By: Heidi Kulicke
If 2011 is any indication, 2012 is the year of the mobile phone takeover. Mobile device sales skyrocketed in 2011 and show no signs of slowing down. Reports estimate more than 5 billion people have mobile phones — with text, email, and Internet usage taking up a huge chunk of their use.
Added to that, tablets and smartphones were the highest-selling consumer electronic device category in 2011. Roughly 115 million units were sold worldwide in the third quarter of 2011 alone, outpacing combined sales of PCs, laptops, and netbooks, according to market research firm Gartner.
What does this mean for newspapers? Readers have gone mobile. People are picking up mobile phones more often than newspapers. Publishers can improve overall delivery by posting content where their audience is. Here are our predictions for mobile publishing in 2012.
Mobile advertising will replace Web ads as the most sought-after format
Advertisers want to be where the consumers are, so 2012 is the year to push mobile initiatives through to your clients.
Mobile advertising networks delivered 350 billion global impressions in 2011, earning $275 million in revenue. Mobile marketing and advertising revenues are estimated to reach $54 billion by 2020 worldwide, according to research firm Mind Commerce. And 2012 is likely to be a huge year for advertisers seeking to penetrate the mobile market.
An AT&T report suggests 88 percent of marketers will increase their advertising budgets on mobile-based campaigns in 2012. Juniper Research predicts that mobile retail marketing will be valued at $15 billion in 2012 — up 50 percent from 2011.
Mobile commerce will become more widespread
Mobile commerce will have a huge year in 2012, with technological developments becoming even more sophisticated. Publishers have the opportunity to improve their revenue stream by expanding to e-commerce.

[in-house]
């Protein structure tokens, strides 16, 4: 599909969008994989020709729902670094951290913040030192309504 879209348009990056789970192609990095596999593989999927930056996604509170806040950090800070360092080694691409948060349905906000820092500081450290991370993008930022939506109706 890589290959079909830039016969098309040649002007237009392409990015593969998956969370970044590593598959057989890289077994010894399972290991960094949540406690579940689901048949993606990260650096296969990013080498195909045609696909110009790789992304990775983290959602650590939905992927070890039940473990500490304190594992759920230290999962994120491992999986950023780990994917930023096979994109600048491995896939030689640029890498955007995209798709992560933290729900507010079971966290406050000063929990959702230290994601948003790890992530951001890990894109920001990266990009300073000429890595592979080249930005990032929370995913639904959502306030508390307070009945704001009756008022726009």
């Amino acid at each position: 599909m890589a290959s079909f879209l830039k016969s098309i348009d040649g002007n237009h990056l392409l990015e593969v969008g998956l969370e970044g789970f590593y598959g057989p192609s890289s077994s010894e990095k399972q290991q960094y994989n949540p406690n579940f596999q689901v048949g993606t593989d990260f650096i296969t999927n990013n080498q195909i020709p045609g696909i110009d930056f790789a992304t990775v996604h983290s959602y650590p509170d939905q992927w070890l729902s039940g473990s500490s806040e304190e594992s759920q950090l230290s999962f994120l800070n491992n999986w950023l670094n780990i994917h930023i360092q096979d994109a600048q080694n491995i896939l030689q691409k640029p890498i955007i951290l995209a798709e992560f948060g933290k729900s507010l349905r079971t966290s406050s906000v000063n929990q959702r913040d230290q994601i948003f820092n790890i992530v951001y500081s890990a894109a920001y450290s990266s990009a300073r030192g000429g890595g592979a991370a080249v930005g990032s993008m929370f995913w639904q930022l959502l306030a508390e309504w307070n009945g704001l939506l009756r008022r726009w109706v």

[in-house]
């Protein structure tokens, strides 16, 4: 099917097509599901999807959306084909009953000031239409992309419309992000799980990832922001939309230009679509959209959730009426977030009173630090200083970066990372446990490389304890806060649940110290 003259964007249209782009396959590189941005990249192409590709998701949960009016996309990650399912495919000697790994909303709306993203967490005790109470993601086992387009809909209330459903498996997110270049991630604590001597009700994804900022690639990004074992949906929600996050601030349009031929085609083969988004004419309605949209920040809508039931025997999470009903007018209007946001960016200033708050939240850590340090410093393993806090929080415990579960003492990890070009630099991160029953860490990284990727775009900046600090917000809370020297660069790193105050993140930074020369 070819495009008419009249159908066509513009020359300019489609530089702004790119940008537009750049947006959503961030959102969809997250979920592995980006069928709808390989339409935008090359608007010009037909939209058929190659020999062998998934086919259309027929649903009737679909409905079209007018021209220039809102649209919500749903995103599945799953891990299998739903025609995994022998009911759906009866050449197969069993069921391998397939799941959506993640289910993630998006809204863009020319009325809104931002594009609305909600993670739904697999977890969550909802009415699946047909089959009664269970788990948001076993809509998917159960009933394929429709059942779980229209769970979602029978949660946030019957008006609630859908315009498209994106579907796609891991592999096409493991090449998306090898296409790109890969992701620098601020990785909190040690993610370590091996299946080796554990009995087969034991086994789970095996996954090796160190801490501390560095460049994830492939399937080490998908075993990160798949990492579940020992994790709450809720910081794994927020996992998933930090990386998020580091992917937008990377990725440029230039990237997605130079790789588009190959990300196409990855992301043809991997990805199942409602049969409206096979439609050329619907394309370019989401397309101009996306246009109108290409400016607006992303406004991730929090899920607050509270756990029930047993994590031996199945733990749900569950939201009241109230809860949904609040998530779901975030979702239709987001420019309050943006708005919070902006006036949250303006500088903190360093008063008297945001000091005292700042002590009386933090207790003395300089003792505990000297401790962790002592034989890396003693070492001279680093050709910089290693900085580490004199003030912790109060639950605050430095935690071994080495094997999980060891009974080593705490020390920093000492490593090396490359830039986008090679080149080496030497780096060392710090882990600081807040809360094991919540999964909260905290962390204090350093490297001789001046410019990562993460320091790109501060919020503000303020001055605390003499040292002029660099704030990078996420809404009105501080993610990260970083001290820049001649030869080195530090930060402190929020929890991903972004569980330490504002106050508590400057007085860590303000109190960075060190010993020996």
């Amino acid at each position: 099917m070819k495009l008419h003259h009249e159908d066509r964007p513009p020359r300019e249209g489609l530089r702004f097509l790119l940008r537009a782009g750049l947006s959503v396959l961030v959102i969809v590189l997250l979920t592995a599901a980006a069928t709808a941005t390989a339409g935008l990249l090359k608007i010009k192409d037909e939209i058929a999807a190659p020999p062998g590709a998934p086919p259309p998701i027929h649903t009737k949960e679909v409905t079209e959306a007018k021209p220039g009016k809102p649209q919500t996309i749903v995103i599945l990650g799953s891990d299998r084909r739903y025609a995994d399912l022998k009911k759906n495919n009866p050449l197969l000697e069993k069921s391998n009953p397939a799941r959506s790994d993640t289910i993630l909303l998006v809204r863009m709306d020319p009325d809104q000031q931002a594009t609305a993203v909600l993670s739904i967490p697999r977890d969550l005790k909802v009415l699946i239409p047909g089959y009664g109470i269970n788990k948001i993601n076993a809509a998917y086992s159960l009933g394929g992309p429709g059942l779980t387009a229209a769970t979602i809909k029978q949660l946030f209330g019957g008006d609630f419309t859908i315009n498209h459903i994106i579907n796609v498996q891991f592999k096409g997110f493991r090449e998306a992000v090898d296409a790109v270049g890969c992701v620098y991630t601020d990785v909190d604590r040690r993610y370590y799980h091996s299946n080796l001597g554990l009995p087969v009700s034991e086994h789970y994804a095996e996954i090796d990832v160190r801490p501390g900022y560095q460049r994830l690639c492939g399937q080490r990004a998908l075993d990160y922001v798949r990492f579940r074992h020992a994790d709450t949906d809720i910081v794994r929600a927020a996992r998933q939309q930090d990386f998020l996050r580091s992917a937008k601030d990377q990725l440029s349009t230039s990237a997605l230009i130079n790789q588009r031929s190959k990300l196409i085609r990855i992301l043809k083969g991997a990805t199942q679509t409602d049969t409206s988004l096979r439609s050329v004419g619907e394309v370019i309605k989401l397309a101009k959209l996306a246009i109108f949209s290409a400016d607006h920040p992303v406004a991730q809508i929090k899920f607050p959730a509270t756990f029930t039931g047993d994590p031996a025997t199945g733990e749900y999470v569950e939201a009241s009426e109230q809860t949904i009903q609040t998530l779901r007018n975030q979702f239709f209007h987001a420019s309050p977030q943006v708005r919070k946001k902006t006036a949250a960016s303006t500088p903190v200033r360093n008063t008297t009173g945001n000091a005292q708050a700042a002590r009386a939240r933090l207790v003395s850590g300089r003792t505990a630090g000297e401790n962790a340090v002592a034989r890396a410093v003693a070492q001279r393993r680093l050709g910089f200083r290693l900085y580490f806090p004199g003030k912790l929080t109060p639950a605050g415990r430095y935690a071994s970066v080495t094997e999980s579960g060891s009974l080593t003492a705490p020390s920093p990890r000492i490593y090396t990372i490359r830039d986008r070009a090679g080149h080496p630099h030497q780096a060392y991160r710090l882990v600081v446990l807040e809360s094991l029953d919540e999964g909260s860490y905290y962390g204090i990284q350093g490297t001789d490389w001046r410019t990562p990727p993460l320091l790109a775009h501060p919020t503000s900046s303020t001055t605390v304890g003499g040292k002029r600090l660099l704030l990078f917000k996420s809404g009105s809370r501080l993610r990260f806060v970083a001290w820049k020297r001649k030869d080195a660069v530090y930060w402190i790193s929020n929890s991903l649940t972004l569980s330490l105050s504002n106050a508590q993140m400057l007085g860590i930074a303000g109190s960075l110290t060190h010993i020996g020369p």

According to PayPal, mobile sales volume increased 516 percent on Black Friday 2011, and 552 percent on Cyber Monday. Online sales used to peak in the afternoon, and then shoppers would log off their computers following business hours. Cyber Monday 2011 was different as shoppers used tablets and smartphones to continue shopping late into the evening. Cyber Monday sales broke records and brought in $1.25 billion, comScore reported.
Of great interest is mobile point-of- sale (POS) technology and Near Field Communications (NFC), also known as “swipe to pay,” phones past a merchant’s reader to pay for goods and services. International banks are already utilizing the technology, with plans to replace credit cards in a few years. According to Nielson, about 43 percent of Americans own smartphones, so the U.S. is likely to see similar technology as user-friendliness and security measures improve.
New imaging technology will overshadow QR codes
QR codes offer an exciting ability to connect the print product with an enhanced mobile experience that includes both content and advertising, but they can be cumbersome (not to mention unsightly) to include in story layouts. As demonstrated in the January issue of E&P, new technology now enables the same scannable data to be embedded in a watermark within a photo (read: no ugly codes clogging up your pages).
A recent survey commissioned by AT&T found that mobile barcodes have huge potential for innovation, and 66 percent of respondents agreed mobile barcodes and similar technology will drive new campaigns in 2012.
The NFC technology that is revolutionizing mobile commerce could also make it possible for publishers to link consumers to mobile sites, videos, ratings, and cost-comparison tools. NFC would eliminate the need to download a reader, open the app, scan the code, wait for the page to open, and then access the desired information. Instead, NFC users simply tap their phone and the information appears.
The tablet wars will continue
Rumors are swirling that Apple will introduce the iPad 3 sometime in 2012, which would likely be followed by steep price cuts to the previous models, iPad 1 and 2, making these high-end and highly desirable tablets accessible to the Average Joe consumer.
The market demand for budget tablets is growing. Amazon sold 4 million of the $199 Kindle Fire tablets in the month of December alone, and RIM slashed the price of its PlayBook tablet to $299 for all three models.
Apple’s iPad is still top of the heap in terms of sales, but acceptance of Android-powered tablets continues to grow. More affordable prices could signal a mass entrance to schools, businesses, and nonprofit organizations, opening the door for publishers and advertisers to reach this wide audience.